So much for plastic. Paper is a little easier to understand, and Green Dot reports only 10 per cent of the bags contain material which should not be there.
A problem here is that many of us drink from paper cups which are not going to be reprocessed either.
“They are not pure paper but contain synthetic material that cannot separated and recycled. Manufacturers apply a thin plastic layer that makes the cup waterproof,” Georgiou said.
“Napkins and wrapping paper are not included in the paper category. Anyhow they are not pure paper,” she added.
Pizza trays? Not an easy yes or no, as I said in the beginning.
“Usually there is an extra piece of paper inside the tray that absorbs oil from pizza. When the paper is thrown away, the tray can be recycled.”
Paper and cardboard can be placed in the designated brown plastic bags, tied together into a ream or placed into large cardboard boxes.
Metal? You may include drink and food cans, and metal lids – but not aluminium wraps, as these as well may contain food residue difficult to remove.
“As concerns aluminium trays, if they are clean and placed in PMD bag, we will process them. Most of the times they are oily with food residue,” Georgiou said.
How clean they need to be is anybody’s guess.
So much for the collection of materials, but this recycling for dummies article promised to also answer questions of what happens to the stuff we collect.
Shampoo bottles? They can be transformed into laundry detergent and oil bottles, but according to numerous websites also into pens, recycling containers, floor tiles, drainage pipes, benches, dog houses and picnic tables.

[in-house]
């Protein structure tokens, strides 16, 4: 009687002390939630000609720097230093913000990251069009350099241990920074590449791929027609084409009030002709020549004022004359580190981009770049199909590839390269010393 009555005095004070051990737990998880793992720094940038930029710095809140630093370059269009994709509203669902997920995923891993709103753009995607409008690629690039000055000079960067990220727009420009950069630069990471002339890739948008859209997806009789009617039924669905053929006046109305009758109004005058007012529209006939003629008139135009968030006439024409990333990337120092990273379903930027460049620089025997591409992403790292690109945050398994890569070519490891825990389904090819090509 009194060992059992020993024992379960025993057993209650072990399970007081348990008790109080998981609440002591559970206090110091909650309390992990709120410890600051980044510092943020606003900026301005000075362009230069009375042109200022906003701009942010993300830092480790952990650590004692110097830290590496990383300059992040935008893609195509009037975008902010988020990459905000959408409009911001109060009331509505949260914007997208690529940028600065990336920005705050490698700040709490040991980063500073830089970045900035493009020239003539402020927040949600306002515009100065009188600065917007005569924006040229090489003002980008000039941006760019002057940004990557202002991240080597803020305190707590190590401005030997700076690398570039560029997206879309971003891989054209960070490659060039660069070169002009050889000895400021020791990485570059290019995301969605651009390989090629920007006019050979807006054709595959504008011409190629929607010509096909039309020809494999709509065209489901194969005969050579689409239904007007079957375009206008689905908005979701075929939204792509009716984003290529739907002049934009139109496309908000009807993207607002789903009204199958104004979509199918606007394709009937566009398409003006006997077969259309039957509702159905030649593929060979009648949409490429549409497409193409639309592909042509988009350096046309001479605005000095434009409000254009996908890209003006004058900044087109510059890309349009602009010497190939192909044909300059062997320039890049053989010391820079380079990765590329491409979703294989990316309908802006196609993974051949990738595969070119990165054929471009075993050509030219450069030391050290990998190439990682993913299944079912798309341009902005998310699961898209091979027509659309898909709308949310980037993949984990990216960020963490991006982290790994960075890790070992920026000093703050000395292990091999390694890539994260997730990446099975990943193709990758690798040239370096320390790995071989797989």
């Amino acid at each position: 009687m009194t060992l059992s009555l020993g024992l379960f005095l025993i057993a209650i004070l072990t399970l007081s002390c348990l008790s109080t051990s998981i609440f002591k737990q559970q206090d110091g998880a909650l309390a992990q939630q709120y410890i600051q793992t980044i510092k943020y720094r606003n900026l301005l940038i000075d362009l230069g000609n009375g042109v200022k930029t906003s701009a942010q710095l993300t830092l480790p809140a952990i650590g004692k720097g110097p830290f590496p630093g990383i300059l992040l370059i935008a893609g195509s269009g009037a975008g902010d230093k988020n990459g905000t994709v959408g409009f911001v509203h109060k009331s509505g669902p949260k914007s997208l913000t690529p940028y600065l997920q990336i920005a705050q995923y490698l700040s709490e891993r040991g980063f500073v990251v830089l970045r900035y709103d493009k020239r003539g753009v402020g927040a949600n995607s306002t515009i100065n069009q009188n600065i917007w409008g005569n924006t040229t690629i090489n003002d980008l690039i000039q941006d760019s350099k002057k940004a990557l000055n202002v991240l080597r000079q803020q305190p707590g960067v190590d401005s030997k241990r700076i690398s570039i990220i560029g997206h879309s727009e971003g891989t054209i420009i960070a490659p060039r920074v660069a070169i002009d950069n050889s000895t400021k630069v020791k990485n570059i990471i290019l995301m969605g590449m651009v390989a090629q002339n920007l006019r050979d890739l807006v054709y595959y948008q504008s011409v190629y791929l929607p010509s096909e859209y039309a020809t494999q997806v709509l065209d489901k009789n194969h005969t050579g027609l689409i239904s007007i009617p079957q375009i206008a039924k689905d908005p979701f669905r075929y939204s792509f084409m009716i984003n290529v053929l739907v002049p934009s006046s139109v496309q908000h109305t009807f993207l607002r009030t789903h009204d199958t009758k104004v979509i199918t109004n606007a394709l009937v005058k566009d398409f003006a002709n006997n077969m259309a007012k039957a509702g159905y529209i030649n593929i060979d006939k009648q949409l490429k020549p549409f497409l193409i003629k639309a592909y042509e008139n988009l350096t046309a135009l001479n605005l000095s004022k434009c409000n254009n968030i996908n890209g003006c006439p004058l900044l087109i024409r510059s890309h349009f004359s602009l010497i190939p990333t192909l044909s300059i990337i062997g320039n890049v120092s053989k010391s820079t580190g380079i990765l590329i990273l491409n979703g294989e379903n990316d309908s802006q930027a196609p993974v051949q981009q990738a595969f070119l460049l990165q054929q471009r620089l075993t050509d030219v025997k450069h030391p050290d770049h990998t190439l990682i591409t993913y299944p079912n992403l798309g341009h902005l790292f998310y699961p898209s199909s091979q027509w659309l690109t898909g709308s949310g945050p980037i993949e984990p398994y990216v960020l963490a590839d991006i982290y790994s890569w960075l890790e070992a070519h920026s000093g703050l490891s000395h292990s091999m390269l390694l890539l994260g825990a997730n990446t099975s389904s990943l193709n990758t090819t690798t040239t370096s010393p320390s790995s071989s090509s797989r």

Take a new look at your broom and bicycle rack: it may have been recycled from bottle caps and straws.
Possibilities in Cyprus are limited, seeing that so much is not being reprocessed and that Green Dot is the only company which collects and recycles household waste in Cyprus.
But this will have to change, and according to President Nicos Anastasiades, it will have to change soon.
Last week, he welcomed the upcoming introduction of a new bill on integrated waste management that includes a universal pay-as-you throw policy, to be put in place within six months after the bill is passed into law.
Under the new system, people would have to buy their rubbish bags from the local authority and pay for what they discard, and not what they recycle.
Plus, this is only part of an integrated waste management programme by the EU – on which part of our Covid recovery funds rely – which aims at increasing recycling opportunities.
Being a recycling dummy will no longer be an option.